Billy The Kid And The Green Baize Vampire

Billy The Kid And The Green Baize Vampire

**

Reviewed by: Sarah Artt

Welcome to Snooker Career Death Match! Seventeen frames, and the loser quits the circuit forever. In one corner, the interloper Billy Kid, a cockney with an affection for the cowboy persona his name implies. His opponent is seven-time world snooker champion, Maxwell Randall aka The Green Baize Vampire, a man who enjoys red eyeshadow and clip-on fangs. Let's watch as their generic subtexts meet somewhere in the basement of a London television studio.

Billy The Kid And The Green Baize Vampire tells the story of a much-hyped newcomer Billy Kid (Phil Daniels) and his challenge to the current reigning snooker champion, Maxwell (Alun Armstrong) and how they battle it out in one match for the right to continue a career in snooker.

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This film is very much of the era that produced unconventional musicals such as Little Shop Of Horrors and The Rocky Horror Picture Show, with a few of the musical stylings of The Who's Tommy thrown in for good measure. Although there's quite a bit of singing in BTKGBW, there's not really any dancing to accompany it, which seems a shame - surely a light soft-shoe number with twirling snooker cues would have livened things up a bit? As it is, the film lacks the visual sparkle we tend to associate with musicals, and the singing from the leads hardly stands up on its own.

The most lively part of the film is undoubtedly the final snooker showdown between Billy and Maxwell, hosted by an MC in a green velvet blazer and a rockabilly quiff of the kind favoured by the more elderly hipster, who sings a rousing number in praise of snooker as the ultimate game, declaring "Heaven's covered in green baize!". The set for this sequence (which takes up the latter part of the film) is reminscent of Frank-N-Furter's laboratory in The Rocky Horror Picture Show, with the chorus located on a balcony overlooking the protagonists, creating an unusual, but nonetheless effective space for the film's climax. The match itself is a nail-biter, with several unexpected twists and an ending that can only really be described as postmodern fantasy.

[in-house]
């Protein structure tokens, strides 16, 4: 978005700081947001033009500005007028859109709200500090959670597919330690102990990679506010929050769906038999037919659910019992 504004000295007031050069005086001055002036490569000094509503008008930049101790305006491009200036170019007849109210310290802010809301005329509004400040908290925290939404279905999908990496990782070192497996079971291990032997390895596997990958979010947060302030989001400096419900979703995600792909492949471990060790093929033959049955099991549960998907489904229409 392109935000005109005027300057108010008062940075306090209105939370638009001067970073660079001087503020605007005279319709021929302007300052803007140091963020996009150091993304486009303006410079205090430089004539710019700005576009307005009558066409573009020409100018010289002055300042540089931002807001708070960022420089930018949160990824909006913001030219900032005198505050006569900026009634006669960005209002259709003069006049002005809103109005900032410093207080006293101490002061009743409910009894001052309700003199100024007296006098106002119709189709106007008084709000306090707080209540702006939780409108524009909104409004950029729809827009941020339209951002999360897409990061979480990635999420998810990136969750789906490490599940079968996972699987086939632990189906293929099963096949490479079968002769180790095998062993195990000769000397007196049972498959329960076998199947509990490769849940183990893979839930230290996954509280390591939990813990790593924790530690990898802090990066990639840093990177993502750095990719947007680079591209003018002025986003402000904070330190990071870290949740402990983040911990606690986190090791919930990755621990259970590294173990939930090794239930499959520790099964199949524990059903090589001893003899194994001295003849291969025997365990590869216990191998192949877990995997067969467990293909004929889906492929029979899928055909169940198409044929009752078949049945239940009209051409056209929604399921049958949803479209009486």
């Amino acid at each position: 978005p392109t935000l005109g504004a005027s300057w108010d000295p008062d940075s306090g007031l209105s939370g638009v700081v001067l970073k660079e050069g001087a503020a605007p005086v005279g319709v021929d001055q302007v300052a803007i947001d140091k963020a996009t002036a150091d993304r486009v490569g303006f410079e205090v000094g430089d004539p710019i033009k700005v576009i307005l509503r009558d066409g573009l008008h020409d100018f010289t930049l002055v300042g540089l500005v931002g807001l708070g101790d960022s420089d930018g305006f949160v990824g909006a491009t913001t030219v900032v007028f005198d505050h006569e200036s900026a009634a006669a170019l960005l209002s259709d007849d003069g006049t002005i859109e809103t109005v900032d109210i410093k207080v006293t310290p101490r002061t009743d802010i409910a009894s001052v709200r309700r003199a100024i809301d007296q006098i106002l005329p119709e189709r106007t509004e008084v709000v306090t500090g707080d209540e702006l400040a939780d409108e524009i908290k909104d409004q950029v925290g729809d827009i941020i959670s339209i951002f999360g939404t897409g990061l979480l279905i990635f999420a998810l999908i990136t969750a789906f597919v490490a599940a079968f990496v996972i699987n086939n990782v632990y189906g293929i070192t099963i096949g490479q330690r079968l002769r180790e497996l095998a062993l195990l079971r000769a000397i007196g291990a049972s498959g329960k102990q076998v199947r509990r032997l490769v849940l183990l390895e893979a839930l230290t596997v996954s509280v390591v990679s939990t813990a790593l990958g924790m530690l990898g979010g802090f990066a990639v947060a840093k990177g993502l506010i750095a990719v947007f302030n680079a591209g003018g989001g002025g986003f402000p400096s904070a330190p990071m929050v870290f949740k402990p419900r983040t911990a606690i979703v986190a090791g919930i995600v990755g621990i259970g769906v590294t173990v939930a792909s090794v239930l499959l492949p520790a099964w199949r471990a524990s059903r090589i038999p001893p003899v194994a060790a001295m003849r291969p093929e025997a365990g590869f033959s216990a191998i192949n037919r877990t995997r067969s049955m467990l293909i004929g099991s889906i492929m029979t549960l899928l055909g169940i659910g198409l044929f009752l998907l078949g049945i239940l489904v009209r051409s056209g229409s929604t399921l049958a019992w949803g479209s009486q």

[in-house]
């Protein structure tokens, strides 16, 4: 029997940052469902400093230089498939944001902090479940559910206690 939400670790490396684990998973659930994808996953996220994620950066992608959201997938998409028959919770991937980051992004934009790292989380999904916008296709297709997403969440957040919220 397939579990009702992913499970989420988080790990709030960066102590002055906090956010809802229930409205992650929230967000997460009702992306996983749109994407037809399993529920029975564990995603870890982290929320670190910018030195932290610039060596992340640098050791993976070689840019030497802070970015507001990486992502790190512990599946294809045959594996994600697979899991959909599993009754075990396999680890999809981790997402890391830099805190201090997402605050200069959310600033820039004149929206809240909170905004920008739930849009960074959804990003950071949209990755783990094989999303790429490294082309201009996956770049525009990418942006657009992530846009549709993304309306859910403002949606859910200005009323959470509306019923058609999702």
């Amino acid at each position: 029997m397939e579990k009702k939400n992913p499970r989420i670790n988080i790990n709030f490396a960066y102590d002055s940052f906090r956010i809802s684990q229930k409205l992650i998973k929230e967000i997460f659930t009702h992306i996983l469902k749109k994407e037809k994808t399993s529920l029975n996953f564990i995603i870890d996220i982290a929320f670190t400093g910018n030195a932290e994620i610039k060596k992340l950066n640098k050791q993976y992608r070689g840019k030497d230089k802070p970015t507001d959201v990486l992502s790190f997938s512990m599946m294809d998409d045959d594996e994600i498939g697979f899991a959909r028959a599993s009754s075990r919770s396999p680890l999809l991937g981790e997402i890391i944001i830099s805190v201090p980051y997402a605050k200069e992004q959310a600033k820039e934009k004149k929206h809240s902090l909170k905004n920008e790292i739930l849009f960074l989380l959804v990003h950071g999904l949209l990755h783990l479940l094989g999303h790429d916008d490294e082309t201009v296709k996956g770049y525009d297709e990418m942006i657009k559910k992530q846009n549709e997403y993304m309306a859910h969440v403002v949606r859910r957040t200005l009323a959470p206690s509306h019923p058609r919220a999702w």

Despite its entertainingly unusual premise, Billy The Kid And The Green Baize Vampires doesn't really hang together as a story. The familiar tropes of the sports film are there: the committed manager, the talented rookie, the master at the top of his game, the gutsy reporter, to name but a few. But, there's little character development with either the dialogue or the songs and most of the performances feel rather forced.

The film also looks cheaply made, but without the style or sheer camp enthusiasm that carried Rocky Horror or the strong performances of Little Shop. Despite these faults, Billy The Kid And The Green Baize Vampire seems to already have several devoted fans on the forums of Internet Movie Database who are eagerly awaiting its DVD release, so they'll be thrilled.

Reviewed on: 07 Aug 2006
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Cult snooker loopy musical.
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Director: Alan Clarke

Writer: Trevor Preston

Starring: Phil Daniels, Alun Armstrong, Bruce Payne, Louise Gold, Richard

Year: 1985

Runtime: 90 minutes

BBFC: 15 - Age Restricted

Country: UK

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